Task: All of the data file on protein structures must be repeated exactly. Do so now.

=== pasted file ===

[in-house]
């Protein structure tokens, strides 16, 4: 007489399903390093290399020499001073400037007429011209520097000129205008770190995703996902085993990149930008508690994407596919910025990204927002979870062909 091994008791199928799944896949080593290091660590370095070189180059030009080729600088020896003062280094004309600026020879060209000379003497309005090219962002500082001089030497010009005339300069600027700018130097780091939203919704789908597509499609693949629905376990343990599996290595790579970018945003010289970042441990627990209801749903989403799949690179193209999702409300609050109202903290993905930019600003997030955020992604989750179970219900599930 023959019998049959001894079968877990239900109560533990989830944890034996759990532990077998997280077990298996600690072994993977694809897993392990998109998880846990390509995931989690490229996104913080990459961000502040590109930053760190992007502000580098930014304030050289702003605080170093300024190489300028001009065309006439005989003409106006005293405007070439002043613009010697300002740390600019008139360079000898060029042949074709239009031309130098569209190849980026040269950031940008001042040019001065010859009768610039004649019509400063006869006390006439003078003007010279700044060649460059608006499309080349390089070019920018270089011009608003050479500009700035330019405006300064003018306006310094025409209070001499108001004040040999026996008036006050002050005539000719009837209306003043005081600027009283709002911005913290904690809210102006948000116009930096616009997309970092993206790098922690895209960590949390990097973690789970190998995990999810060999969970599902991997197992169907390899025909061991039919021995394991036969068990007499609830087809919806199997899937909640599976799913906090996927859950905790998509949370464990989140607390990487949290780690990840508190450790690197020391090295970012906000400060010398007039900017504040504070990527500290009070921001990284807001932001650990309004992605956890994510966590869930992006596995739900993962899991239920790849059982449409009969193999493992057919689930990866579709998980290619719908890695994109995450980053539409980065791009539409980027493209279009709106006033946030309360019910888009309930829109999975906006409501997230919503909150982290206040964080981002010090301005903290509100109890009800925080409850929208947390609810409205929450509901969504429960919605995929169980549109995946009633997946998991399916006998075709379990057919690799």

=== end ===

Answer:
[in-house]
């Protein structure tokens, strides 16, 4: 007489399903390093290399020499001073400037007429011209520097000129205008770190995703996902085993990149930008508690994407596919910025990204927002979870062909 091994008791199928799944896949080593290091660590370095070189180059030009080729600088020896003062280094004309600026020879060209000379003497309005090219962002500082001089030497010009005339300069600027700018130097780091939203919704789908597509499609693949629905376990343990599996290595790579970018945003010289970042441990627990209801749903989403799949690179193209999702409300609050109202903290993905930019600003997030955020992604989750179970219900599930 023959019998049959001894079968877990239900109560533990989830944890034996759990532990077998997280077990298996600690072994993977694809897993392990998109998880846990390509995931989690490229996104913080990459961000502040590109930053760190992007502000580098930014304030050289702003605080170093300024190489300028001009065309006439005989003409106006005293405007070439002043613009010697300002740390600019008139360079000898060029042949074709239009031309130098569209190849980026040269950031940008001042040019001065010859009768610039004649019509400063006869006390006439003078003007010279700044060649460059608006499309080349390089070019920018270089011009608003050479500009700035330019405006300064003018306006310094025409209070001499108001004040040999026996008036006050002050005539000719009837209306003043005081600027009283709002911005913290904690809210102006948000116009930096616009997309970092993206790098922690895209960590949390990097973690789970190998995990999810060999969970599902991997197992169907390899025909061991039919021995394991036969068990007499609830087809919806199997899937909640599976799913906090996927859950905790998509949370464990989140607390990487949290780690990840508190450790690197020391090295970012906000400060010398007039900017504040504070990527500290009070921001990284807001932001650990309004992605956890994510966590869930992006596995739900993962899991239920790849059982449409009969193999493992057919689930990866579709998980290619719908890695994109995450980053539409980065791009539409980027493209279009709106006033946030309360019910888009309930829109999975906006409501997230919503909150982290206040964080981002010090301005903290509100109890009800925080409850929208947390609810409205929450509901969504429960919605995929169980549109995946009633997946998991399916006998075709379990057919690799």